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Old 11-26-2007, 07:00 PM
 
Location: Raleigh, NC
1,558 posts, read 4,119,000 times
Reputation: 1156

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(I'm sure you guys get annoying posts like this a lot, but I need some help. Sorry!)

So I live about 45 min outside Boston, I'm 25, and engaged. My fiancee and I are looking to move in spring 2009. I work in biotech, and she's almost done with an MBA, hoping for marketing or HR jobs. The main reasons for moving are the crappy weather here from late October --> early May, the fact that a 600k house is 1200 sq ft with no yard, and just for something different. Maybe more outdoor opportunities, less crowded (MA isn't so big, you see...), etc. Anyways, we had been focused on Portland, OR for awhile now. They seem to have low housing costs, compared to here, and a lot of nature stuff, good microbrews, wine, local food, etc. We're both liberal, but mainstream, and Portland seems good for that if you don't mind the freaks

Anyways, the obvious problems I see presented are the fact that it rains there a lot Nov-April, and this is preferable to snow, but might get depressing. Also, I guess the job market is quite bad there. We're worried we're going to wind up working at a bookstore or something, stuck in gloomy weather. How does Sacramento fit in to this? I thought all of CA was expensive as hell, but this doesn't seem as bad. Is it reasonable for 2 college-educated late-20-somethings to make a combined 100k there? What is the shopping like (malls, little shops, etc)? What are the people like, friendly, conservative, liberal, diverse, straight-laced, weirdos, dressy, casual?? What kind of cars do people drive? Are there cool lofts or apartments downtown? Do people in my demographic typically live in suburbs, downtown, or certain sections? Are there earthquakes? Is the weather nice? I'd really love some thoughts on the good, the bad, and any suggestions....on Sacramento, Portland, other places, whatever.

Sorry this was so long and rambling. Thanks very much for anyone who responds!
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Old 11-26-2007, 09:45 PM
 
Location: San Diego (Unv Heights)
809 posts, read 2,456,117 times
Reputation: 611
Default My 2cents...

Portland - Cloudy, rainy, lush and green, clean air, good drivers, excellent public transport, contained growth, safe, slightly withdrawn yet friendly people, progressive.

Sacramento - Hot, sunny, arid and very smoggy, horrendous drivers, crumbling infrastructure, urban sprawl run amok, questionable safety, rude and trashy people, politically backwards and socially conservative (especially in the suburbs).
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Old 11-26-2007, 11:07 PM
 
Location: Sacramento
13,860 posts, read 24,600,071 times
Reputation: 6587
Quote:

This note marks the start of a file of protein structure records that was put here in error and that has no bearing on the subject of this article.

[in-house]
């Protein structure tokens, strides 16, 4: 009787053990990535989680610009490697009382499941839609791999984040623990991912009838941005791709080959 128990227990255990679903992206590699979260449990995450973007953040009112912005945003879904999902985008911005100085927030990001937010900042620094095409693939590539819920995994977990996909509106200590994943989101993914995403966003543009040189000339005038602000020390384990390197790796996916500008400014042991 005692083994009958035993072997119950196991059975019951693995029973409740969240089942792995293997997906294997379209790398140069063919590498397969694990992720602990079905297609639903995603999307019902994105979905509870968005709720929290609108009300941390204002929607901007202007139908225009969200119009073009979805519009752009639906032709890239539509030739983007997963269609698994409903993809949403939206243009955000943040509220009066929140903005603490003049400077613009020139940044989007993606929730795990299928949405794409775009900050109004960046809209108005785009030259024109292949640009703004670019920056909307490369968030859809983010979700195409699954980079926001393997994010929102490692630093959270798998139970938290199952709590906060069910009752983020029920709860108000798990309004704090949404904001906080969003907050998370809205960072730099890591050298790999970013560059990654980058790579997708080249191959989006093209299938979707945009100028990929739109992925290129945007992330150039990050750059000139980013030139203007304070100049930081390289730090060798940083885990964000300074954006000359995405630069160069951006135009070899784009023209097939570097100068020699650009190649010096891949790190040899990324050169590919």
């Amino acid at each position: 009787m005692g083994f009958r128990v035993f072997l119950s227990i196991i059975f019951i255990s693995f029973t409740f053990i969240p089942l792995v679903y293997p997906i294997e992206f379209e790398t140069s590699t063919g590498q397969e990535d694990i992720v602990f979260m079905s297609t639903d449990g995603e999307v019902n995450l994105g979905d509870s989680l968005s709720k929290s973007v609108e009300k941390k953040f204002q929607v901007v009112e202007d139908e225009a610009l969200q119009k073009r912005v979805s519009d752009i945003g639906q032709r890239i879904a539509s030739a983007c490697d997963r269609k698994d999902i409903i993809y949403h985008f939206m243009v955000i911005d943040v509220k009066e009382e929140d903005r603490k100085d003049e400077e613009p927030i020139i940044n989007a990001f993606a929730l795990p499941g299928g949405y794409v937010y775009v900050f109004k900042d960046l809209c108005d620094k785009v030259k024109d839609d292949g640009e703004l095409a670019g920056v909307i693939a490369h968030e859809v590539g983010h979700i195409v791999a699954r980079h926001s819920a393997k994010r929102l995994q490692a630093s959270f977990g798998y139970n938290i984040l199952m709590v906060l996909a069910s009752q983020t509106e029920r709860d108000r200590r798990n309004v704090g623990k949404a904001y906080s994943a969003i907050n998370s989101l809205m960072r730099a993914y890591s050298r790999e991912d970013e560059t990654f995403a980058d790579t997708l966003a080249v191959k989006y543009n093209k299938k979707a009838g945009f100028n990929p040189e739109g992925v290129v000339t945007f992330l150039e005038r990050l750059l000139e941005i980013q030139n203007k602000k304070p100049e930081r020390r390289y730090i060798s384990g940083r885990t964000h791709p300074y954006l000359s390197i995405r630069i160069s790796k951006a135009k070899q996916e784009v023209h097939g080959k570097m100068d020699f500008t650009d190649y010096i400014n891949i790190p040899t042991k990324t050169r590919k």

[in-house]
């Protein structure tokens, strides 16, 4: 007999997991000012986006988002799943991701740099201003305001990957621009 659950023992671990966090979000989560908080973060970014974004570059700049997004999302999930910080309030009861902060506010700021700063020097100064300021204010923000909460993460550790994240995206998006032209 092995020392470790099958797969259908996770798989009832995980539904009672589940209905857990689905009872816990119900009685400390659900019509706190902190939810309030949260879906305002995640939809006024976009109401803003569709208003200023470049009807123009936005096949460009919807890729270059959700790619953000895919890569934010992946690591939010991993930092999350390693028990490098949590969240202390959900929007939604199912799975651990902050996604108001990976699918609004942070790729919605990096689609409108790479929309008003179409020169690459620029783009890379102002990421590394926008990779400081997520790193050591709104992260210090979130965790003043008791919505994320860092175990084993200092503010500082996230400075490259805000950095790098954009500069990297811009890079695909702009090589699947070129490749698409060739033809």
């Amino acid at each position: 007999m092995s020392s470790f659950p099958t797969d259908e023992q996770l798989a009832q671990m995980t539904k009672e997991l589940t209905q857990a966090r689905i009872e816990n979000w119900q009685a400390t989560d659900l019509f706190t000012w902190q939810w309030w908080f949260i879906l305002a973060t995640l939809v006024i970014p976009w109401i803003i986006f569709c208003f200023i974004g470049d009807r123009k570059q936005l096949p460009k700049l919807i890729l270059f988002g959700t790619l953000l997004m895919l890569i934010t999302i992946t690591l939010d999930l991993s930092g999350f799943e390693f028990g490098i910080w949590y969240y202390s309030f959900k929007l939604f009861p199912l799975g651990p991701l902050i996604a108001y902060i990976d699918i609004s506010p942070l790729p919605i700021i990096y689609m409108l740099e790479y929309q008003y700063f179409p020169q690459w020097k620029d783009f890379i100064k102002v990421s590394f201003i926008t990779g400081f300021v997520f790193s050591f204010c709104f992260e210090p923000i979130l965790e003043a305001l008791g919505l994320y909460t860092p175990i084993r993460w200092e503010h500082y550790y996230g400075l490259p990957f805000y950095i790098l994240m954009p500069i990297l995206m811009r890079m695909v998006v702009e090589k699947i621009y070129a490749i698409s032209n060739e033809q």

Originally Posted by GucciLittlePiggie View Post
(I'm sure you guys get annoying posts like this a lot, but I need some help. Sorry!)

Is it reasonable for 2 college-educated late-20-somethings to make a combined 100k there? What is the shopping like (malls, little shops, etc)? What are the people like, friendly, conservative, liberal, diverse, straight-laced, weirdos, dressy, casual?? What kind of cars do people drive? Are there cool lofts or apartments downtown? Do people in my demographic typically live in suburbs, downtown, or certain sections? Are there earthquakes? Is the weather nice? I'd really love some thoughts on the good, the bad, and any suggestions....on Sacramento, Portland, other places, whatever.

Sorry this was so long and rambling. Thanks very much for anyone who responds!
Making a combined 100K with your education backgrounds should not be difficult at all. It might take a year or so for both to be situated in jobs you really like, but income wise you should be able to exceed this without too much difficulty.

Shopping is concentrated in a few areas, Folsom has quite a bit on two exits just north of Rt 50. Elk Grove has a ton of shopping located just off of Rt 99. Arden Arcade has a big mall and lots of other strip shopping near Alta Arden and Howe, just to the east of I-80, and Roseville has a major mall, and millions of additional square feet of shopping along Rt 65, north of I-80. In addition, we have about 500 stores located downtown, and another 300 or so in the midtown areas. Midtown stores tend to be local and quaint:

midtowngrid.com, Directory for Sacramento, Midtown, Downtown Sacramento, East Sacramento and Old Saccramento Business Directory for shopping, restaurants, hotels, Sacramento's 2nd Saturday Art Walk, Entertainment and more!
Old Sacramento - Shopping. Dining. Entertainment.

People are varied, generally a casual area. Politics tends to be liberal in the city and close in suburbs, and more conservative in the further suburbs. Politics isn't a big item in local discussions, it isn't a politically charged atmosphere either way. Very diverse city, the gay population and foreign born integrate very well into society, it isn't a polarized place at all.

Downtown and midtown apartments and lofts are plentiful, but you need to shop around here in person because many of the buildings are small, containing between 4 and about 20 units. Here is a listing of some of the larger buildings near downtown:

Downtown Sacramento Partnership -

No earthquakes at all. Weather is hot and sunny in the summer, with highs in the mid 90s to low 100s, with cool nights generally near 60. No rain from May through September. October through April generally have rain about 5-10 days per month, with temperatures in winter being about mid 50s to low 60s for a high, and low 30s for a low (sub freezing about 10 times or so per winter, but not by much). Air quality is very good in winter, and fairly poor in summer, especially when we don't get the evening Delta breeze.

And $600K will buy you a home of at least 3000 ft with 5 bedrooms, 3 baths and a pool in the yard, in a very good area.
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Old 11-27-2007, 12:17 PM
 
Location: Shingle Springs, CA
424 posts, read 2,535,860 times
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I wanted to add a couple of things that other posters haven't covered yet. With the real estate market being so bad right now, you might be able to get a lot for your money. In the foothills, 3000 sq. foot homes are still going for about $800,000 to about $1.2 million, but they usually have acreage.

There are lots of lofts and apartments going in downtown, but there is such a variety you would have to check them out personally. The city has spent a lot of money upgrading the area, so there's a lot of new restaurants, etc. downtown. I work downtown and it doesn't seem to be crumbling to me I just heard on the news that another new complex is proceeding downtown. There's some old victorians that have been divided into apartments that are very nice too. The bus system and light rail is good downtown, but Sacramento is a car city, everyone drives (usually not too politely). The light rail is no where near as good as Boston's.